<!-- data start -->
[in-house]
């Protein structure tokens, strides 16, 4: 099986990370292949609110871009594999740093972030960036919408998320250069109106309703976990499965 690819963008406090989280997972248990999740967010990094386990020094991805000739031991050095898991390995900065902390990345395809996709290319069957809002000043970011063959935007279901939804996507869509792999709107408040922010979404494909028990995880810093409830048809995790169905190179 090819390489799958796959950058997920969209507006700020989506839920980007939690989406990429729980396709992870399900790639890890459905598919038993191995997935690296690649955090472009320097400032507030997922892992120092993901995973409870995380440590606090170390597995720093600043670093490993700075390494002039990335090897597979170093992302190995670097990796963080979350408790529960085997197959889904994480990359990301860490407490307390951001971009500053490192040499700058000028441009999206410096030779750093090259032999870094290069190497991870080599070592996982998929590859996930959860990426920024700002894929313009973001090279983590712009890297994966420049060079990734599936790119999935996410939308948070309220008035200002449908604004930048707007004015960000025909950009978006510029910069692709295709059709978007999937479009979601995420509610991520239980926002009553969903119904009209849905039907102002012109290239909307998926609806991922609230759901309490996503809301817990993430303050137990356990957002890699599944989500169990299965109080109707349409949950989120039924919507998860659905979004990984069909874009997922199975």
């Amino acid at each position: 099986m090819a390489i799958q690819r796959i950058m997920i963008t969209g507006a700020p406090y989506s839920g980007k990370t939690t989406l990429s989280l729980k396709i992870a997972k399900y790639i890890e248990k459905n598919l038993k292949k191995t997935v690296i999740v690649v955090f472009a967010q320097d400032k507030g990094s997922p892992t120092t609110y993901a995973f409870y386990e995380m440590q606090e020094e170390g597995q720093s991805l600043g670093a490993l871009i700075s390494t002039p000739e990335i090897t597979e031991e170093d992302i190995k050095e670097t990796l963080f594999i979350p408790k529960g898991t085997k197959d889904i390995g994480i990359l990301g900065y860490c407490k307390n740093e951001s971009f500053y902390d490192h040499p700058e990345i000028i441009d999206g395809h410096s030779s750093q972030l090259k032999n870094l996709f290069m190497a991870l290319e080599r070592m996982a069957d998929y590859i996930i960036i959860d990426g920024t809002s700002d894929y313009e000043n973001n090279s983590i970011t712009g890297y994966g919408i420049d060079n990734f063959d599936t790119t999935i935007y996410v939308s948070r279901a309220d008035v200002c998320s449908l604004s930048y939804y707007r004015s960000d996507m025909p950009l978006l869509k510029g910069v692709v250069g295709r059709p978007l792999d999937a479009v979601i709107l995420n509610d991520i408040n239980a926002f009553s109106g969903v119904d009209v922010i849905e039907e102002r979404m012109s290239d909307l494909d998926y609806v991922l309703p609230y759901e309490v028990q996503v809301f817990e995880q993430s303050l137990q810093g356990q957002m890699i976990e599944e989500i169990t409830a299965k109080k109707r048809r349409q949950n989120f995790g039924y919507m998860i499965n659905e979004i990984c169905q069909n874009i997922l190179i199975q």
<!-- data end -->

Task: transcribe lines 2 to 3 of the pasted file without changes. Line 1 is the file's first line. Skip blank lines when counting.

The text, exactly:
């Protein structure tokens, strides 16, 4: 099986990370292949609110871009594999740093972030960036919408998320250069109106309703976990499965 690819963008406090989280997972248990999740967010990094386990020094991805000739031991050095898991390995900065902390990345395809996709290319069957809002000043970011063959935007279901939804996507869509792999709107408040922010979404494909028990995880810093409830048809995790169905190179 090819390489799958796959950058997920969209507006700020989506839920980007939690989406990429729980396709992870399900790639890890459905598919038993191995997935690296690649955090472009320097400032507030997922892992120092993901995973409870995380440590606090170390597995720093600043670093490993700075390494002039990335090897597979170093992302190995670097990796963080979350408790529960085997197959889904994480990359990301860490407490307390951001971009500053490192040499700058000028441009999206410096030779750093090259032999870094290069190497991870080599070592996982998929590859996930959860990426920024700002894929313009973001090279983590712009890297994966420049060079990734599936790119999935996410939308948070309220008035200002449908604004930048707007004015960000025909950009978006510029910069692709295709059709978007999937479009979601995420509610991520239980926002009553969903119904009209849905039907102002012109290239909307998926609806991922609230759901309490996503809301817990993430303050137990356990957002890699599944989500169990299965109080109707349409949950989120039924919507998860659905979004990984069909874009997922199975």
């Amino acid at each position: 099986m090819a390489i799958q690819r796959i950058m997920i963008t969209g507006a700020p406090y989506s839920g980007k990370t939690t989406l990429s989280l729980k396709i992870a997972k399900y790639i890890e248990k459905n598919l038993k292949k191995t997935v690296i999740v690649v955090f472009a967010q320097d400032k507030g990094s997922p892992t120092t609110y993901a995973f409870y386990e995380m440590q606090e020094e170390g597995q720093s991805l600043g670093a490993l871009i700075s390494t002039p000739e990335i090897t597979e031991e170093d992302i190995k050095e670097t990796l963080f594999i979350p408790k529960g898991t085997k197959d889904i390995g994480i990359l990301g900065y860490c407490k307390n740093e951001s971009f500053y902390d490192h040499p700058e990345i000028i441009d999206g395809h410096s030779s750093q972030l090259k032999n870094l996709f290069m190497a991870l290319e080599r070592m996982a069957d998929y590859i996930i960036i959860d990426g920024t809002s700002d894929y313009e000043n973001n090279s983590i970011t712009g890297y994966g919408i420049d060079n990734f063959d599936t790119t999935i935007y996410v939308s948070r279901a309220d008035v200002c998320s449908l604004s930048y939804y707007r004015s960000d996507m025909p950009l978006l869509k510029g910069v692709v250069g295709r059709p978007l792999d999937a479009v979601i709107l995420n509610d991520i408040n239980a926002f009553s109106g969903v119904d009209v922010i849905e039907e102002r979404m012109s290239d909307l494909d998926y609806v991922l309703p609230y759901e309490v028990q996503v809301f817990e995880q993430s303050l137990q810093g356990q957002m890699i976990e599944e989500i169990t409830a299965k109080k109707r048809r349409q949950n989120f995790g039924y919507m998860i499965n659905e979004i990984c169905q069909n874009i997922l190179i199975q």